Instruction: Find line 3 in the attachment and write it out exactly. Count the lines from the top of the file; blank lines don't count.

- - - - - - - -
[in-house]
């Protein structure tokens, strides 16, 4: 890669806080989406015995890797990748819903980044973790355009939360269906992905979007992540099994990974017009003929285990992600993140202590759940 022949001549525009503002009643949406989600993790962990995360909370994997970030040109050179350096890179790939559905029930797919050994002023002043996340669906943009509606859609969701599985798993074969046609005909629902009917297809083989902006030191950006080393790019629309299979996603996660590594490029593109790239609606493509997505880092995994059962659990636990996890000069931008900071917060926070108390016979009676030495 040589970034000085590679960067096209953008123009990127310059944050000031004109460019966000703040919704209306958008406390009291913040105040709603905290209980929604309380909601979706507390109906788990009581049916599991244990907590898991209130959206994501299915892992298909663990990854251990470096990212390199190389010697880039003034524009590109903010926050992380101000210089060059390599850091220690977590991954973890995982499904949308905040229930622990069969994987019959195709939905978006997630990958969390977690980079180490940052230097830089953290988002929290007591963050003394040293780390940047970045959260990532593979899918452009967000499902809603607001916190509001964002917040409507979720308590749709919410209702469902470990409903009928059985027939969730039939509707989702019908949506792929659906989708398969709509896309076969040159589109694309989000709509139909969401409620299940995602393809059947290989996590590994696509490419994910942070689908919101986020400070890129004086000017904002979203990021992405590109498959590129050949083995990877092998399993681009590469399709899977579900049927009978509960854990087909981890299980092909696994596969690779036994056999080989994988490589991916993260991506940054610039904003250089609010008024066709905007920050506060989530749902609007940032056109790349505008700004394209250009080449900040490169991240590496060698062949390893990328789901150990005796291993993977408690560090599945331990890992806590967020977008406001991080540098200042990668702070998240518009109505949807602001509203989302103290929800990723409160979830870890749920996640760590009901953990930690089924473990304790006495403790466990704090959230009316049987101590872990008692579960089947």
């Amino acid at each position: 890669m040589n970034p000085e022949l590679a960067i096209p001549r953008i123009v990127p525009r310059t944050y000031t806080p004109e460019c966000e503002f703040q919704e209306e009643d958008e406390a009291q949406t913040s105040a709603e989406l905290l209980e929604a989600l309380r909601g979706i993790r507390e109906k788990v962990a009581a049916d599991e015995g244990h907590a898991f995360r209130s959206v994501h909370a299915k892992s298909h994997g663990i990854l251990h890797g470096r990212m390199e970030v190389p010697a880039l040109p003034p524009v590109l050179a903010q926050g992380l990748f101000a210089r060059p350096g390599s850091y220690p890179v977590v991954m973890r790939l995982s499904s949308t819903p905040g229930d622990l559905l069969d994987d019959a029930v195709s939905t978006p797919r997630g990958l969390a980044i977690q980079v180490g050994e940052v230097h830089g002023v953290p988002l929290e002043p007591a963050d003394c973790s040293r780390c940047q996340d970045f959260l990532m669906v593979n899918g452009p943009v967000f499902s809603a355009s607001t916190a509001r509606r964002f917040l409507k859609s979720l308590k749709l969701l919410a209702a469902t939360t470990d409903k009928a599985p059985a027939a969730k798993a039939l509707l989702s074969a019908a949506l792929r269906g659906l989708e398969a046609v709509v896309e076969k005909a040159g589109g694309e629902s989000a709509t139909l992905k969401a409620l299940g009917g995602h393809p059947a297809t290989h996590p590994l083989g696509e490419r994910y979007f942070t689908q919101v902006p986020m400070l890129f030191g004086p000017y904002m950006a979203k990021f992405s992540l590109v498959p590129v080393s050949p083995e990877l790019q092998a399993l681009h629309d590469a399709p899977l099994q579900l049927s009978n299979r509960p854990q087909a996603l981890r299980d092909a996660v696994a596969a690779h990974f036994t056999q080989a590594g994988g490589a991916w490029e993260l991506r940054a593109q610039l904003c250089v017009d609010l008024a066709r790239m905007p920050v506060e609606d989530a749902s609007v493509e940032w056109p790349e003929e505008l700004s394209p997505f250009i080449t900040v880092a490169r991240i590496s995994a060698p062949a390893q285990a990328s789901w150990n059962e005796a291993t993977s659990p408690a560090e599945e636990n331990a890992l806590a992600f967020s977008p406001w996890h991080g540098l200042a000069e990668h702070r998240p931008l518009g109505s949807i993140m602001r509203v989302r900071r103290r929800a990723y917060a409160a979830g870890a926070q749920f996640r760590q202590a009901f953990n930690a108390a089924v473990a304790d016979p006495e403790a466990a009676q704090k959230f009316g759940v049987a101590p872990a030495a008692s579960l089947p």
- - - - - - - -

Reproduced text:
């Amino acid at each position: 890669m040589n970034p000085e022949l590679a960067i096209p001549r953008i123009v990127p525009r310059t944050y000031t806080p004109e460019c966000e503002f703040q919704e209306e009643d958008e406390a009291q949406t913040s105040a709603e989406l905290l209980e929604a989600l309380r909601g979706i993790r507390e109906k788990v962990a009581a049916d599991e015995g244990h907590a898991f995360r209130s959206v994501h909370a299915k892992s298909h994997g663990i990854l251990h890797g470096r990212m390199e970030v190389p010697a880039l040109p003034p524009v590109l050179a903010q926050g992380l990748f101000a210089r060059p350096g390599s850091y220690p890179v977590v991954m973890r790939l995982s499904s949308t819903p905040g229930d622990l559905l069969d994987d019959a029930v195709s939905t978006p797919r997630g990958l969390a980044i977690q980079v180490g050994e940052v230097h830089g002023v953290p988002l929290e002043p007591a963050d003394c973790s040293r780390c940047q996340d970045f959260l990532m669906v593979n899918g452009p943009v967000f499902s809603a355009s607001t916190a509001r509606r964002f917040l409507k859609s979720l308590k749709l969701l919410a209702a469902t939360t470990d409903k009928a599985p059985a027939a969730k798993a039939l509707l989702s074969a019908a949506l792929r269906g659906l989708e398969a046609v709509v896309e076969k005909a040159g589109g694309e629902s989000a709509t139909l992905k969401a409620l299940g009917g995602h393809p059947a297809t290989h996590p590994l083989g696509e490419r994910y979007f942070t689908q919101v902006p986020m400070l890129f030191g004086p000017y904002m950006a979203k990021f992405s992540l590109v498959p590129v080393s050949p083995e990877l790019q092998a399993l681009h629309d590469a399709p899977l099994q579900l049927s009978n299979r509960p854990q087909a996603l981890r299980d092909a996660v696994a596969a690779h990974f036994t056999q080989a590594g994988g490589a991916w490029e993260l991506r940054a593109q610039l904003c250089v017009d609010l008024a066709r790239m905007p920050v506060e609606d989530a749902s609007v493509e940032w056109p790349e003929e505008l700004s394209p997505f250009i080449t900040v880092a490169r991240i590496s995994a060698p062949a390893q285990a990328s789901w150990n059962e005796a291993t993977s659990p408690a560090e599945e636990n331990a890992l806590a992600f967020s977008p406001w996890h991080g540098l200042a000069e990668h702070r998240p931008l518009g109505s949807i993140m602001r509203v989302r900071r103290r929800a990723y917060a409160a979830g870890a926070q749920f996640r760590q202590a009901f953990n930690a108390a089924v473990a304790d016979p006495e403790a466990a009676q704090k959230f009316g759940v049987a101590p872990a030495a008692s579960l089947p």